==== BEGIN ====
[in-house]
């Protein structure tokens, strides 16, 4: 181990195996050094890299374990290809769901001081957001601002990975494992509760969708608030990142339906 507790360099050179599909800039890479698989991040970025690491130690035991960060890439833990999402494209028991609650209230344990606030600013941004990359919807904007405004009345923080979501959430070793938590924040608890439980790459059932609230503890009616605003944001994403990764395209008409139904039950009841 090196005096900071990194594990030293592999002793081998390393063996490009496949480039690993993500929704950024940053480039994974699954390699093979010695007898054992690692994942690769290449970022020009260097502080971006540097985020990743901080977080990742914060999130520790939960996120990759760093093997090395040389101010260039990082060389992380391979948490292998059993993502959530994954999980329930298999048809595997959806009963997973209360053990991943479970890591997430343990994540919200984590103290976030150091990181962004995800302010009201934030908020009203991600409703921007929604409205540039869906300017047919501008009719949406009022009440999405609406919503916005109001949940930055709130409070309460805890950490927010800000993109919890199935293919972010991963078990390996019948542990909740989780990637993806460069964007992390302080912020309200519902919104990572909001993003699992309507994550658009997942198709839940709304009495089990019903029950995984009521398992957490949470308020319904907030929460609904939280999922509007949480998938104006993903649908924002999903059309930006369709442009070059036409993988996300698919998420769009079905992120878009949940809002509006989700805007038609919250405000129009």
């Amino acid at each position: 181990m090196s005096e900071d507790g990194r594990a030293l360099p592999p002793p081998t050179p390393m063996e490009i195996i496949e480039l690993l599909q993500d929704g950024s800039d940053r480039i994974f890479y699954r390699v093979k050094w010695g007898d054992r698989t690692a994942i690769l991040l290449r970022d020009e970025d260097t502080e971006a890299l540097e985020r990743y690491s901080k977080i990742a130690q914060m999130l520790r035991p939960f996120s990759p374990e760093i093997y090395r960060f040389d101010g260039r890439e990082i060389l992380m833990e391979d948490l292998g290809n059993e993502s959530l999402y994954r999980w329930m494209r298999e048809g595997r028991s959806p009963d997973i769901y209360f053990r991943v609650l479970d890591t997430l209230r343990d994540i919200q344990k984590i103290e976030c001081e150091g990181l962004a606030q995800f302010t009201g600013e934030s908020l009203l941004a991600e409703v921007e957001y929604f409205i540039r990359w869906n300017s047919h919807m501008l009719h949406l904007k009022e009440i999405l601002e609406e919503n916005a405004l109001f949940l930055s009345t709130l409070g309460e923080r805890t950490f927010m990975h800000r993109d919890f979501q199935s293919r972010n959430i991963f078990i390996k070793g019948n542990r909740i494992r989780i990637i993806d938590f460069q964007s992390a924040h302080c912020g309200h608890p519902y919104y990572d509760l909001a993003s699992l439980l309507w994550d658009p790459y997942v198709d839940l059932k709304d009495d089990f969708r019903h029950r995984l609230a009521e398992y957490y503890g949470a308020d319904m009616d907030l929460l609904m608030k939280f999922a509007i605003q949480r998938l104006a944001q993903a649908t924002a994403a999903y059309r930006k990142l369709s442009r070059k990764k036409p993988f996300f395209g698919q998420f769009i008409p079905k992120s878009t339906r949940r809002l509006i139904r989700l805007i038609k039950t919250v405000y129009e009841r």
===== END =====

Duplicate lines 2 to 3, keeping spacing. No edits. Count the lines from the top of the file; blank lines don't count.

């Protein structure tokens, strides 16, 4: 181990195996050094890299374990290809769901001081957001601002990975494992509760969708608030990142339906 507790360099050179599909800039890479698989991040970025690491130690035991960060890439833990999402494209028991609650209230344990606030600013941004990359919807904007405004009345923080979501959430070793938590924040608890439980790459059932609230503890009616605003944001994403990764395209008409139904039950009841 090196005096900071990194594990030293592999002793081998390393063996490009496949480039690993993500929704950024940053480039994974699954390699093979010695007898054992690692994942690769290449970022020009260097502080971006540097985020990743901080977080990742914060999130520790939960996120990759760093093997090395040389101010260039990082060389992380391979948490292998059993993502959530994954999980329930298999048809595997959806009963997973209360053990991943479970890591997430343990994540919200984590103290976030150091990181962004995800302010009201934030908020009203991600409703921007929604409205540039869906300017047919501008009719949406009022009440999405609406919503916005109001949940930055709130409070309460805890950490927010800000993109919890199935293919972010991963078990390996019948542990909740989780990637993806460069964007992390302080912020309200519902919104990572909001993003699992309507994550658009997942198709839940709304009495089990019903029950995984009521398992957490949470308020319904907030929460609904939280999922509007949480998938104006993903649908924002999903059309930006369709442009070059036409993988996300698919998420769009079905992120878009949940809002509006989700805007038609919250405000129009």
């Amino acid at each position: 181990m090196s005096e900071d507790g990194r594990a030293l360099p592999p002793p081998t050179p390393m063996e490009i195996i496949e480039l690993l599909q993500d929704g950024s800039d940053r480039i994974f890479y699954r390699v093979k050094w010695g007898d054992r698989t690692a994942i690769l991040l290449r970022d020009e970025d260097t502080e971006a890299l540097e985020r990743y690491s901080k977080i990742a130690q914060m999130l520790r035991p939960f996120s990759p374990e760093i093997y090395r960060f040389d101010g260039r890439e990082i060389l992380m833990e391979d948490l292998g290809n059993e993502s959530l999402y994954r999980w329930m494209r298999e048809g595997r028991s959806p009963d997973i769901y209360f053990r991943v609650l479970d890591t997430l209230r343990d994540i919200q344990k984590i103290e976030c001081e150091g990181l962004a606030q995800f302010t009201g600013e934030s908020l009203l941004a991600e409703v921007e957001y929604f409205i540039r990359w869906n300017s047919h919807m501008l009719h949406l904007k009022e009440i999405l601002e609406e919503n916005a405004l109001f949940l930055s009345t709130l409070g309460e923080r805890t950490f927010m990975h800000r993109d919890f979501q199935s293919r972010n959430i991963f078990i390996k070793g019948n542990r909740i494992r989780i990637i993806d938590f460069q964007s992390a924040h302080c912020g309200h608890p519902y919104y990572d509760l909001a993003s699992l439980l309507w994550d658009p790459y997942v198709d839940l059932k709304d009495d089990f969708r019903h029950r995984l609230a009521e398992y957490y503890g949470a308020d319904m009616d907030l929460l609904m608030k939280f999922a509007i605003q949480r998938l104006a944001q993903a649908t924002a994403a999903y059309r930006k990142l369709s442009r070059k990764k036409p993988f996300f395209g698919q998420f769009i008409p079905k992120s878009t339906r949940r809002l509006i139904r989700l805007i038609k039950t919250v405000y129009e009841r």